The latest source code archive contains the enhanced decoder for the register set, including 3 strategies:

- Straight (fast)
- update only meaningful control lines
- update only meaningful control lines when the related field is used

I provide a pseudo-randomised test to compare these strategies and the outcome is great:

[yg@Host-001 R7]$ ./test.sh Testing R7: straight decoder:R7_tb_dec.vhdl:165:5:(report note): 100000 iterations, 702273 toggles latching decoder:R7_tb_dec.vhdl:165:5:(report note): 100000 iterations, 301068 toggles Instr-sensitive :R7_tb_dec.vhdl:165:5:(report note): 100000 iterations, 160231 toggles R7: OK

There is a ratio of approx. 1/5 between the first and third result, which I explain below :

- Given that the probability of one bit being set is pretty close to 1/2, it makes sense that the first "straight" decoder toggles the output bits every other time in average. There are 14 control lines to drive and with a 1/2 probability, 7 lines change.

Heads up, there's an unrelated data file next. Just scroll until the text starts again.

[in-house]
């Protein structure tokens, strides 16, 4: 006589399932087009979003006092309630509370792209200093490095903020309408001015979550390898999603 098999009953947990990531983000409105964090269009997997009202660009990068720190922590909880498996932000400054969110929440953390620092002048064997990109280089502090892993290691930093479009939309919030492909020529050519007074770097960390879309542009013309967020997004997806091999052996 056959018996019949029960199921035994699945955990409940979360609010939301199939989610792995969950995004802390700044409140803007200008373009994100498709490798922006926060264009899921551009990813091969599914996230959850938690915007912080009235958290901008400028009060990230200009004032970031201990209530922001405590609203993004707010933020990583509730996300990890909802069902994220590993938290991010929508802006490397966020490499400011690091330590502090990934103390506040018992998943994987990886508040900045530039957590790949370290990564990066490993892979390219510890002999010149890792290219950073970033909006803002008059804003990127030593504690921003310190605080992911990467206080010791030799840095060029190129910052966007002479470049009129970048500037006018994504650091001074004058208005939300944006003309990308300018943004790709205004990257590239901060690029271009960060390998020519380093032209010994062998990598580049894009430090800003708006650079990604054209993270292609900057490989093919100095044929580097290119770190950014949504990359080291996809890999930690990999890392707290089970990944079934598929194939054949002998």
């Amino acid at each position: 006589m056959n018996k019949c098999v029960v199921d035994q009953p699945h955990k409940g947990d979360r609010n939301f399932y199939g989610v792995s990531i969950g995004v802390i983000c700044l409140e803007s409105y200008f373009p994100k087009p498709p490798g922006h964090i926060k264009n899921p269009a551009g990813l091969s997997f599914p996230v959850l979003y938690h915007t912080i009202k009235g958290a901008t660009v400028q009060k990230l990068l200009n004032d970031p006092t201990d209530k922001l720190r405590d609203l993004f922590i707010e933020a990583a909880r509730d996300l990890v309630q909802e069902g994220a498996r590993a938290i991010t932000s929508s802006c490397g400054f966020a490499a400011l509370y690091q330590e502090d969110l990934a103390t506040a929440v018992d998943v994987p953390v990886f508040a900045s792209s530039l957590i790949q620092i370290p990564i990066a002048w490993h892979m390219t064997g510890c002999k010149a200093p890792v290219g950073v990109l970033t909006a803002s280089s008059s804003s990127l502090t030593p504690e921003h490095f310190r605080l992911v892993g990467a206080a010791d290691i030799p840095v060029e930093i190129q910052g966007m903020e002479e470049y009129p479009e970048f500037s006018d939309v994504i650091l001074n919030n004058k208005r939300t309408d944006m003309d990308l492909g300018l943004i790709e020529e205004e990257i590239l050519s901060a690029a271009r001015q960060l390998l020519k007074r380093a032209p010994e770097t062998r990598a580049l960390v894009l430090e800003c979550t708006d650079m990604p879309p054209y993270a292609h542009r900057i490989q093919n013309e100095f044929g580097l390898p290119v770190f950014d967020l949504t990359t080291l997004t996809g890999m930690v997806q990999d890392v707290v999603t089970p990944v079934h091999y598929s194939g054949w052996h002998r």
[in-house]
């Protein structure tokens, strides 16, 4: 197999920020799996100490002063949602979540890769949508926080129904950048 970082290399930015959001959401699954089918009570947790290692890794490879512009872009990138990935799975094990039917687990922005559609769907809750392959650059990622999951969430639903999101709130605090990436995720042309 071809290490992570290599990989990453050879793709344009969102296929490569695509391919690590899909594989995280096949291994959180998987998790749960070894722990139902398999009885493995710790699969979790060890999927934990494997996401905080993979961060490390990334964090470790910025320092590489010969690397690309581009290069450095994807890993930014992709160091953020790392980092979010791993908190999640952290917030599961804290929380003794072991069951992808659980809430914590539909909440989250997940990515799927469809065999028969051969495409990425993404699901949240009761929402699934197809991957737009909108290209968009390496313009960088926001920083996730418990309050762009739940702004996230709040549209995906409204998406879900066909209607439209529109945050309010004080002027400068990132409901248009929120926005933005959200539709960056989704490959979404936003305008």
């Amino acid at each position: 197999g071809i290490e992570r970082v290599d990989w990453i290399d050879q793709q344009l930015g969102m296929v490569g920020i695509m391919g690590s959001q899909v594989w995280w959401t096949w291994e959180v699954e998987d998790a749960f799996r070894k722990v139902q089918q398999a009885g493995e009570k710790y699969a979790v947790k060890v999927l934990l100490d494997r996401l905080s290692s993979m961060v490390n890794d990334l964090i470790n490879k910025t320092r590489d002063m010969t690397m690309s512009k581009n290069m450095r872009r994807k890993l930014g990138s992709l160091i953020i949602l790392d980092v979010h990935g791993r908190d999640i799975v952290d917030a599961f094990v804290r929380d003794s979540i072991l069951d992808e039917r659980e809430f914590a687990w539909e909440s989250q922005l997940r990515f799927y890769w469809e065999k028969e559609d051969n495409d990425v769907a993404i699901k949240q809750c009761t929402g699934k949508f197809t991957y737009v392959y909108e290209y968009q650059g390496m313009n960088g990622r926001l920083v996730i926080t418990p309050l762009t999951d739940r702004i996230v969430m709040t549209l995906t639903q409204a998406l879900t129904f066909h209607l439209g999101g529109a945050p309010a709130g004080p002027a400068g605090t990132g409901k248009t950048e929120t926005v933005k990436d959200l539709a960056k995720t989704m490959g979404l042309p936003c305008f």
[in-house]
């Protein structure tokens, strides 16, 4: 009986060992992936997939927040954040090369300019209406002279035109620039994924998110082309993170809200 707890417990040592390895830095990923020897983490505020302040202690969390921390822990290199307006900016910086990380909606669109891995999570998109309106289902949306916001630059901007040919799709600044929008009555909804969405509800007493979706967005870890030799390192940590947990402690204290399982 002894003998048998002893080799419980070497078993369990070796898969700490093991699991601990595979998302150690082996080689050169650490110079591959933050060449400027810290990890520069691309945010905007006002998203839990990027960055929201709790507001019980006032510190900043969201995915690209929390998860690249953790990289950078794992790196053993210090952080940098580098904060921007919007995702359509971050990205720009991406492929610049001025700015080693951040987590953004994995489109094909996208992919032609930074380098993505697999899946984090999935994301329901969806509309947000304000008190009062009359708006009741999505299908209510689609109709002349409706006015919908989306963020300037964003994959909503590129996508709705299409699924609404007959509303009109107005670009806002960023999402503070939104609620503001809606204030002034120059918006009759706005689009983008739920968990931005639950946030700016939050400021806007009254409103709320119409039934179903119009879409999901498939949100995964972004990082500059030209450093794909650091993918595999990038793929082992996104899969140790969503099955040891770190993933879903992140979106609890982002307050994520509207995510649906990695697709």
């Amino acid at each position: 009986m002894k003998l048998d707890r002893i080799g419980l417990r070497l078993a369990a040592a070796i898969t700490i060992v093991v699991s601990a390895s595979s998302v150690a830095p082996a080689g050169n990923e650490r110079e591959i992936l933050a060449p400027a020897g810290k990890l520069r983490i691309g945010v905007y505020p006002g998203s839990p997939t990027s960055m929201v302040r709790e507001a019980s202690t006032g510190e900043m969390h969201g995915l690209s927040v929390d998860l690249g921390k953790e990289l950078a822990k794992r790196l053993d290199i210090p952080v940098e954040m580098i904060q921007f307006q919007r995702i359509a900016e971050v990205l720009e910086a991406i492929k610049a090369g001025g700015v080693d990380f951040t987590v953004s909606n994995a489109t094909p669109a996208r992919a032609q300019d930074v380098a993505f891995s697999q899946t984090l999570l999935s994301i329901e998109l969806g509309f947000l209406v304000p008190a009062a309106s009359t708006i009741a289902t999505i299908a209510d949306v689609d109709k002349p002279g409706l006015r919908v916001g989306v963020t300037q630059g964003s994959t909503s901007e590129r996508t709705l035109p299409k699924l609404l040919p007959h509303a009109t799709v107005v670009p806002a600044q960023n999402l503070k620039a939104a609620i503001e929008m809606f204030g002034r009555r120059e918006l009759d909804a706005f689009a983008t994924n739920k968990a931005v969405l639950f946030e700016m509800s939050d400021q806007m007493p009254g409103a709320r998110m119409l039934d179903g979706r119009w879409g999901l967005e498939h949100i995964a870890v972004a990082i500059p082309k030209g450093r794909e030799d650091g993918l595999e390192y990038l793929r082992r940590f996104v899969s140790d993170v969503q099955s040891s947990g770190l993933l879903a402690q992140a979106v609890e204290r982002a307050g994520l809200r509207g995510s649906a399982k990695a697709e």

- The next method gives a better result, that you can understand using similar logic : we get 3 toggles per instruction, which makes total sense. There are 2 decoders but only 1/2 chance of change, so we can focus on one decoder. Each decoder updates only 3 of the 7 control lines because the other 4 give results that will not be used. So far, so good, no surprise at all.

- The last method gives an average toggle rate of 1.6 per instruction. This is one half of the previous result and though it should be taken with a lot of precaution, the benefit is clear. Some instructions (about 1/4) don't use the SND field, and the SRI field is not used when Imm8 or Imm4 fields are used, giving a further significant reduction of toggles.

Of course, these numbers are NOT representative of real use cases. I used pretty uncorrelated bits as sources, while real workloads have some sorts of patterns. The numbers will certainly increase or decrease, depending on each program.

There is a compromise for each situation and the 3 methods are provided in the source code, so you can choose the best trade-off between latency and consumption. The numbers are pretty good and I think I reached the point of diminishing return. Any "enhancement" will increase the logic complexity with insignificant gains...

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